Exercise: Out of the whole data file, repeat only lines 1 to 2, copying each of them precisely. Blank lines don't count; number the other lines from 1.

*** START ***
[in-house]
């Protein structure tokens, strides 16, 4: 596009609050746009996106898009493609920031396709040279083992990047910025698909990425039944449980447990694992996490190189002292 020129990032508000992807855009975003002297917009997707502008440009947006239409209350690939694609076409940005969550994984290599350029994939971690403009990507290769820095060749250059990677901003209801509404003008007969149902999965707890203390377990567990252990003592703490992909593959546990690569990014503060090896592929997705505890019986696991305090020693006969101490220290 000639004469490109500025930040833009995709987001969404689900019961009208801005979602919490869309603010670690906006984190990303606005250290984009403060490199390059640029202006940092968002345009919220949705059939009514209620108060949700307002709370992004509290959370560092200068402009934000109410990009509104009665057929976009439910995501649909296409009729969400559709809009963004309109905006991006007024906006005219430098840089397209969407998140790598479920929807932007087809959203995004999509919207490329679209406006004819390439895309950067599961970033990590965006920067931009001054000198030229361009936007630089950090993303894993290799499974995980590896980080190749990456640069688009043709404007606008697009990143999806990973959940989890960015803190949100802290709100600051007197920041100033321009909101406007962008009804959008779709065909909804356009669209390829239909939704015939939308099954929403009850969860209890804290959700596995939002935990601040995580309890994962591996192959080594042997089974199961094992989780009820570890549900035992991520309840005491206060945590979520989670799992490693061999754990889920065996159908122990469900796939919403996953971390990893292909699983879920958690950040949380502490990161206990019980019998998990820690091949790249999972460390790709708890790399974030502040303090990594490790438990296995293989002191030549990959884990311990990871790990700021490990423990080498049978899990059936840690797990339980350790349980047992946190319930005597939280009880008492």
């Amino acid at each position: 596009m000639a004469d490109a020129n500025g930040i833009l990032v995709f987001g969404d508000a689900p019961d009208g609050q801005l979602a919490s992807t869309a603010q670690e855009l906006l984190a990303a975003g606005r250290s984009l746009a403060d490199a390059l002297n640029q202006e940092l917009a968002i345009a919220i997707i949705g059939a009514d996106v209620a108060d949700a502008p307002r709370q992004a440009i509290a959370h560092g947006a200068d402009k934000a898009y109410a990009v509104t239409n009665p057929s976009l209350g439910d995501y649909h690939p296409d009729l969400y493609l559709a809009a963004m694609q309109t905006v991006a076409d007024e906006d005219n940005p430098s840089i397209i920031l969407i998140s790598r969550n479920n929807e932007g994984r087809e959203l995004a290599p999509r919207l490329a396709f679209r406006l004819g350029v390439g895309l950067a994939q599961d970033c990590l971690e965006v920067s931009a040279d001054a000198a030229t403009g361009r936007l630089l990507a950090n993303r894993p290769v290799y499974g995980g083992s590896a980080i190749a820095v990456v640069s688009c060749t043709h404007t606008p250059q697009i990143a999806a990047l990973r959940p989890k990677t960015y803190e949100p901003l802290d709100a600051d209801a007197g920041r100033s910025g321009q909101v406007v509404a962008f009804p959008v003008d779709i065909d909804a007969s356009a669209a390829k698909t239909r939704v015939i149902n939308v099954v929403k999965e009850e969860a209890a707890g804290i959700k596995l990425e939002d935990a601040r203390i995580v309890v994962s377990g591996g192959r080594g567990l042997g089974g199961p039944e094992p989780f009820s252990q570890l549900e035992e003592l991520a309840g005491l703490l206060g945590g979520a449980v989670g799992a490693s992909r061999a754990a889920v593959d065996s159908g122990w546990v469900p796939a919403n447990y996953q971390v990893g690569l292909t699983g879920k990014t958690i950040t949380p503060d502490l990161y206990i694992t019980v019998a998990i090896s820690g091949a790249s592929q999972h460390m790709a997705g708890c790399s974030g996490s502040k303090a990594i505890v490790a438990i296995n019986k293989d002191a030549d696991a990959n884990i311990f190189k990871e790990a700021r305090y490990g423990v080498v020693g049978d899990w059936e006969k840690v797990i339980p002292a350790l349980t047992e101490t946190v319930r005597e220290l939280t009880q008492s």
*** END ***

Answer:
[in-house]
């Protein structure tokens, strides 16, 4: 596009609050746009996106898009493609920031396709040279083992990047910025698909990425039944449980447990694992996490190189002292 020129990032508000992807855009975003002297917009997707502008440009947006239409209350690939694609076409940005969550994984290599350029994939971690403009990507290769820095060749250059990677901003209801509404003008007969149902999965707890203390377990567990252990003592703490992909593959546990690569990014503060090896592929997705505890019986696991305090020693006969101490220290 000639004469490109500025930040833009995709987001969404689900019961009208801005979602919490869309603010670690906006984190990303606005250290984009403060490199390059640029202006940092968002345009919220949705059939009514209620108060949700307002709370992004509290959370560092200068402009934000109410990009509104009665057929976009439910995501649909296409009729969400559709809009963004309109905006991006007024906006005219430098840089397209969407998140790598479920929807932007087809959203995004999509919207490329679209406006004819390439895309950067599961970033990590965006920067931009001054000198030229361009936007630089950090993303894993290799499974995980590896980080190749990456640069688009043709404007606008697009990143999806990973959940989890960015803190949100802290709100600051007197920041100033321009909101406007962008009804959008779709065909909804356009669209390829239909939704015939939308099954929403009850969860209890804290959700596995939002935990601040995580309890994962591996192959080594042997089974199961094992989780009820570890549900035992991520309840005491206060945590979520989670799992490693061999754990889920065996159908122990469900796939919403996953971390990893292909699983879920958690950040949380502490990161206990019980019998998990820690091949790249999972460390790709708890790399974030502040303090990594490790438990296995293989002191030549990959884990311990990871790990700021490990423990080498049978899990059936840690797990339980350790349980047992946190319930005597939280009880008492």